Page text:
Military Must Work to Keep America’s Trust, Dempsey Says

NATIONAL HARBOR, Md., Nov. 7, 2011 — The mil­i­tary is among the most admired insti­tu­tions in Amer­i­ca, and ser­vice lead­ers must work to ensure that con­tin­ues, the chair­man of the Joint Chiefs of Staff said here today.

Army Gen. Mar­tin Dempsey told Nation­al Guard senior lead­ers that sur­veys show the mil­i­tary has a 78 per­cent approval rat­ing by the Amer­i­can peo­ple.

Dempsey asked experts at the U.S. Army War Col­lege to tell him why the mil­i­tary was pop­u­lar — and what it would take to lose that pop­u­lar­i­ty. “Maybe if I knew what it would take to screw it up, I could avoid it,” he said.

And that is pos­si­ble. At the end of the Viet­nam War, only 50 per­cent of Amer­i­cans approved of the mil­i­tary. Through the 1980s and 1990s, that per­cent­age grew, with it going over 80 per­cent twice in the past decade.

“The rea­sons are that the Amer­i­can peo­ple see us as car­ing about them and their wel­fare; the Amer­i­can peo­ple see us as try­ing to remain­ing aloof from pol­i­tics,” he said. “They see us as hon­est bro­kers and good stew­ards.”

Dempsey com­pared the mil­i­tary with oth­er pro­fes­sions and occu­pa­tions. He found that police and small busi­ness own­ers also are well-regard­ed by Amer­i­cans. Banks, politi­cians and oth­ers are seen as self-serv­ing, he said.

The chair­man list­ed four mis­takes the mil­i­tary can make to ruin its rep­u­ta­tion with Amer­i­cans. “The first thing we can screw up is if we don’t rec­og­nize that our coun­try has an eco­nom­ic cri­sis and we have to be part of the solu­tion,” he said.

Nation­al pow­er is the sum of eco­nom­ic, diplo­mat­ic and mil­i­tary strength, Dempsey said. “You can’t pick among them,” he said. “If we are seen as just anoth­er spe­cial inter­est group fight­ing off the real­i­ty of the new fis­cal envi­ron­ment, we will lose the stand­ing we have earned with the Amer­i­can peo­ple.”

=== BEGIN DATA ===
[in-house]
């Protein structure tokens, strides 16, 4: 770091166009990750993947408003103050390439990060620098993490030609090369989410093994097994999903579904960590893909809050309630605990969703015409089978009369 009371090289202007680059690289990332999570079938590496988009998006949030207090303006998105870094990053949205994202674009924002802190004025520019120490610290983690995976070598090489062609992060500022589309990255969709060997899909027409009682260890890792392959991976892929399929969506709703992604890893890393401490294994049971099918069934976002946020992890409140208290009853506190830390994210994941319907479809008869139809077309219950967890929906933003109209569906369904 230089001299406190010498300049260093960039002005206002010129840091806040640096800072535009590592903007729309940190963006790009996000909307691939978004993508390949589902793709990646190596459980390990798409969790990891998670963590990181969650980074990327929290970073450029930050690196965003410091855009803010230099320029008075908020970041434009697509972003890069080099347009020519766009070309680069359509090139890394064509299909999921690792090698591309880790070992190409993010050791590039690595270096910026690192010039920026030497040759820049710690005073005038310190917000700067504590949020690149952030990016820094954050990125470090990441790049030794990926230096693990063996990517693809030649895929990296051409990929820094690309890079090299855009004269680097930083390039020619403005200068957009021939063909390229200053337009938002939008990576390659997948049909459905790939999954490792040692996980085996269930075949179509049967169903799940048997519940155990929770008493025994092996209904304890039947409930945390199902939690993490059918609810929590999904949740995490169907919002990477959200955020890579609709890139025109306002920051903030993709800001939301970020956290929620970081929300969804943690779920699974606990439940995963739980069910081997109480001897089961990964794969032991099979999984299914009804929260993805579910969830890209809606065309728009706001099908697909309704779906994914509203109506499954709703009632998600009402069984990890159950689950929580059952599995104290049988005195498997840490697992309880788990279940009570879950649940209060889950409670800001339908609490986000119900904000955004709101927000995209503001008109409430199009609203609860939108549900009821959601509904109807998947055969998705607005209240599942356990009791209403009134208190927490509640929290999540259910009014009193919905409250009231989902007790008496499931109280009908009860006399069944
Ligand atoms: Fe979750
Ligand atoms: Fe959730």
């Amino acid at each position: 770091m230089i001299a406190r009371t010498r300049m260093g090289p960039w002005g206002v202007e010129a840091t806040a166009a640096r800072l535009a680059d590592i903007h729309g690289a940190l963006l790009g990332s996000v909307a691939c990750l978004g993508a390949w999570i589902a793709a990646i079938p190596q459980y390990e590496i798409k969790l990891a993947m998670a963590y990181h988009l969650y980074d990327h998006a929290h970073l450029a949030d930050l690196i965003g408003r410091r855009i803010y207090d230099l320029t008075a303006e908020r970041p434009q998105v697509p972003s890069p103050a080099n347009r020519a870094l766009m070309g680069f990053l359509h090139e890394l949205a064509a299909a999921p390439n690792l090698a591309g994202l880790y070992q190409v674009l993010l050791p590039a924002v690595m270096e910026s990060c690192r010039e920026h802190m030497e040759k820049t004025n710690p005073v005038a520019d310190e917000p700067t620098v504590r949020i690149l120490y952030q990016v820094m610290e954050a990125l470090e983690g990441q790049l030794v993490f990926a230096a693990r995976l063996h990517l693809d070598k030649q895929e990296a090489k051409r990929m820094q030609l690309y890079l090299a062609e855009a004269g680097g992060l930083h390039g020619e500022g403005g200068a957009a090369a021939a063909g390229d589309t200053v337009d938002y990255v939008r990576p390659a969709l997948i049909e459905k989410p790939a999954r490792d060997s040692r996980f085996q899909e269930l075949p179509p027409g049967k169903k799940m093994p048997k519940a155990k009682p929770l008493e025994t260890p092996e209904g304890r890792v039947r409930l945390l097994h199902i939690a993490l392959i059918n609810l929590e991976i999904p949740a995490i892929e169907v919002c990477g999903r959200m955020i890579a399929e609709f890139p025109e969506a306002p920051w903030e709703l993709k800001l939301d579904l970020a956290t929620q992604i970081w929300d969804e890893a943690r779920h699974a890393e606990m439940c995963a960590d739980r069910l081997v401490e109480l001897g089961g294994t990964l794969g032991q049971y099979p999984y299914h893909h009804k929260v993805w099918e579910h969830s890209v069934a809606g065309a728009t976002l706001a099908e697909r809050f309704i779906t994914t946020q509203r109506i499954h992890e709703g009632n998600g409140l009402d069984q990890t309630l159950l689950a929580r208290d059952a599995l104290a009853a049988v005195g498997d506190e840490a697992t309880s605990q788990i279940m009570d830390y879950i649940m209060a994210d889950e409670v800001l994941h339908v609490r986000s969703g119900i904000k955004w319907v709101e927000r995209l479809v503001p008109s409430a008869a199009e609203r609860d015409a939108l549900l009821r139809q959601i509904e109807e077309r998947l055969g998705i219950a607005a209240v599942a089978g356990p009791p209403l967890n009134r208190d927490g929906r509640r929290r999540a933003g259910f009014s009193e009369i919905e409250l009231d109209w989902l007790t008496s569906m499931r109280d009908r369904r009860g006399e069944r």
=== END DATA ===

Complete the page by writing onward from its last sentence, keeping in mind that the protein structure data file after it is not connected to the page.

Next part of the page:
The next mis­take would be to not take care of mil­i­tary vet­er­ans, the chair­man said. Even though those who leave the mil­i­tary come under the respon­si­bil­i­ty of the Depart­ment of Vet­er­ans Affairs, “they will always be our sol­diers, our sailors, our air­men and our Marines,” he said. “If they are home­less and unem­ployed … we all suf­fer. When we look to the future and how we invest and how we tran­si­tion and how we care for them, they are ours and they are ours for life.”

If Amer­i­ca sees home­less vets crowd­ed into tent camps under inter­state high­way bridges, the mil­i­tary will lose its stand­ing, he said.

A third way to lose faith with Amer­i­cans would be for ser­vice mem­bers to not be dis­ci­plined, trained and pro­fes­sion­al in their inter­ac­tions with the Amer­i­can peo­ple, Dempsey said. The Nation­al Guard, specif­i­cal­ly, is asked to pro­vide a safe­ty net for police, fire­fight­ers and oth­er first respon­ders, he not­ed.

If there is an event that over­whelms reg­u­lar pub­lic safe­ty per­son­nel, gov­er­nors or the pres­i­dent can call upon the Nation­al Guard to assist these civ­il author­i­ties. “The Amer­i­can peo­ple trust us” to be even-hand­ed, trained, and to not use exces­sive force, Dempsey said.

Final­ly, as the nation enters an elec­tion year next year, the mil­i­tary must remain apo­lit­i­cal. “The Depart­ment of Defense has some very clear guide­lines on what is and is not appro­pri­ate to occur on mil­i­tary instal­la­tions and to occur with DOD per­son­nel,” the chair­man said. “Again, we are not a spe­cial inter­est group. And again, we must remain apo­lit­i­cal.”

U.S. Depart­ment of Defense
Office of the Assis­tant Sec­re­tary of Defense (Pub­lic Affairs)